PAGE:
We all love our pups, but let’s face it; there are elements of having pets that aren’t quite as enjoyable. From applying the best flea treatment for dogs and walking them when it’s cold and rainy, to grooming them and picking up their poop, there are things that must be done, even if they aren’t too fun.
And when it comes to excrement, it’s not just picking it up and putting it in the bin that’s part and parcel of being a responsible dog owner, it’s important to check it too. While it’s a task that’s – quite frankly – gross, Elizabeth Foley, a trainer in dog psychology, who’s known as Your Favourite Dog Trainer on Instagram, has explained why it’s so vital.
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Your dog’s poop can tell you a lot about them – both concerning their physical and mental health. “If your dog has an abnormal BM [bowel movement],” explains Foley, “that is an indication something may be off. Perhaps they ate something out of the garbage, or are feeling anxious, or maybe they’ve developed an allergy, or are seriously ill.”
Foley explains that it’s important to look out for changes in consistency, color, and smell. And while changes in excrement can indicate a minor concern, picking up on something different could save your dog’s life.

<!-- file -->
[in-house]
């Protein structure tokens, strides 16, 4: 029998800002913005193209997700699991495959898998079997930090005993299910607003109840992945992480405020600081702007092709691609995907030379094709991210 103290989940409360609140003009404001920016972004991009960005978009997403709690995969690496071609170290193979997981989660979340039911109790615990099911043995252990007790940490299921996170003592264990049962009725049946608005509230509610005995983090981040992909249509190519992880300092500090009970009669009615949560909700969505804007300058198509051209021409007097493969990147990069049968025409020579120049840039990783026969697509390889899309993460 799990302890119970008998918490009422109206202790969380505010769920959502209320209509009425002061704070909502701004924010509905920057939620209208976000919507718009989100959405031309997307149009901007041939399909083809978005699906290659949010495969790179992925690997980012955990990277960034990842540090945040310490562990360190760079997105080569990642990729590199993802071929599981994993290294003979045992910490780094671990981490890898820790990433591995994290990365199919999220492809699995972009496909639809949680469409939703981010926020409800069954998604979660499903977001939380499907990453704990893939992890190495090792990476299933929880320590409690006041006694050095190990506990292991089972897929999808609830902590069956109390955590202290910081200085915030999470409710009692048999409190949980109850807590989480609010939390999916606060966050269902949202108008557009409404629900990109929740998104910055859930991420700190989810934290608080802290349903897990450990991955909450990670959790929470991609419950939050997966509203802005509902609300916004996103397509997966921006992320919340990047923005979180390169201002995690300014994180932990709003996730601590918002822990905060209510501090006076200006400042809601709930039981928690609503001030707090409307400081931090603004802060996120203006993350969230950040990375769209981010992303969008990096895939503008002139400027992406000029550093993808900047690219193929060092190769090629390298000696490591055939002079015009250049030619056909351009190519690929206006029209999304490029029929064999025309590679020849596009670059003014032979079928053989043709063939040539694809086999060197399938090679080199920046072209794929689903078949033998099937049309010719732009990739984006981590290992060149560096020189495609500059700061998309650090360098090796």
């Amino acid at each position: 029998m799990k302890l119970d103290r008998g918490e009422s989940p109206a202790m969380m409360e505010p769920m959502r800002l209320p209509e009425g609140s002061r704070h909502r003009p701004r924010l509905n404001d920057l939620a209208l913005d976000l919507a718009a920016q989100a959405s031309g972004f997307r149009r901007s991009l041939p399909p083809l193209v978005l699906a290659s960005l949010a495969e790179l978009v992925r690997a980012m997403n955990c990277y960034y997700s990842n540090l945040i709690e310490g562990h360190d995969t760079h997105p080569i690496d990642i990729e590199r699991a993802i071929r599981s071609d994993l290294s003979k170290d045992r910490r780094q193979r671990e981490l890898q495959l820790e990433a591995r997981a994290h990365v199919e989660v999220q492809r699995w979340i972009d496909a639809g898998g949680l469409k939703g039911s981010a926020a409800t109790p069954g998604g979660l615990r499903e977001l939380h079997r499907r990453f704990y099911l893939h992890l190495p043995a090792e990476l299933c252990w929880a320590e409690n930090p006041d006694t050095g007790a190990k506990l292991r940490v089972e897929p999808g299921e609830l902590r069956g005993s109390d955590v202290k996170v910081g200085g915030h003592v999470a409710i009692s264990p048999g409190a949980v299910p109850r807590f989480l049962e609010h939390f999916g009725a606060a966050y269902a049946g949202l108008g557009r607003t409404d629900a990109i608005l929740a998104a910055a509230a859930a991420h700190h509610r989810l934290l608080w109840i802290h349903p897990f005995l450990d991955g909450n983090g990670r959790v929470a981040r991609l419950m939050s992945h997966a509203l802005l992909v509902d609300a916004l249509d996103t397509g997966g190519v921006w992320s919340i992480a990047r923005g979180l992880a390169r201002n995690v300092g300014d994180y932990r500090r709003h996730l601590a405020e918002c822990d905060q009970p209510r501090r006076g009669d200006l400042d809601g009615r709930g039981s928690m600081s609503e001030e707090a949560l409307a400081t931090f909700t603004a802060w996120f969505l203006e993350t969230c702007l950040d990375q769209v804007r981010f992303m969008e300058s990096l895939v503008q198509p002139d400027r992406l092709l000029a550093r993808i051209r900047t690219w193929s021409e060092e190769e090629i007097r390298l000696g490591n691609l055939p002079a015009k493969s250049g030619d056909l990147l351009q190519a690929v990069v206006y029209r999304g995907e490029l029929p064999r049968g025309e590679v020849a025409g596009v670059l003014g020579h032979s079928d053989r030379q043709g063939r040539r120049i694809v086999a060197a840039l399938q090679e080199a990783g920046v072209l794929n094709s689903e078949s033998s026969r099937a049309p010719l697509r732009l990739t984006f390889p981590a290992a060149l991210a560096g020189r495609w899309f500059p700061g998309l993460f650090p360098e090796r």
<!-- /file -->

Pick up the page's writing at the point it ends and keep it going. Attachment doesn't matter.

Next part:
She continues, “One of the main things I’m always looking out for is any sign of a parasite. Giardia is not too uncommon especially when packs are together (think dog parks and daycares). This is something I learned running my structured facility for many years”.
Giardia is a parasite that can be fatal, particularly in younger and older dogs, as it can lead to dehydration. “ It is highly contagious and spread through drinking contaminated water as well as sniffing or eating the poop of an infected animal,” says Foley.
So, if your dog has a watery, greenish, or foul-smelling stool (yes, even more so than usual), or it contains mucus or blood, it’s important to take a sample to your vet as soon as possible. Giardia in dogs can be serious, and it’s better to be safe than sorry.
However, Giardia is just one concern. If you’re worried about any changes in your dog’s poop, or you’re in any doubt, it’s best to consult your vet. It may not be a huge deal to worry about, but it could just save their life.
Diarrhea in dogs can also be common. Again, it might not be extremely serious, but getting it checked out with your vet is important if it persists for more than 48 hours.
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Adam is a freelance journalist covering lifestyle, health, culture, and pets, and he has five years' experience in journalism. He's also spent the last few years studying towards undergraduate and postgraduate degrees in journalism. While a cat person at heart, he's often visiting his parents' Golden Retriever, and when he's not writing about everything pets he's probably drinking coffee, visiting a cat cafe, or listening to live music.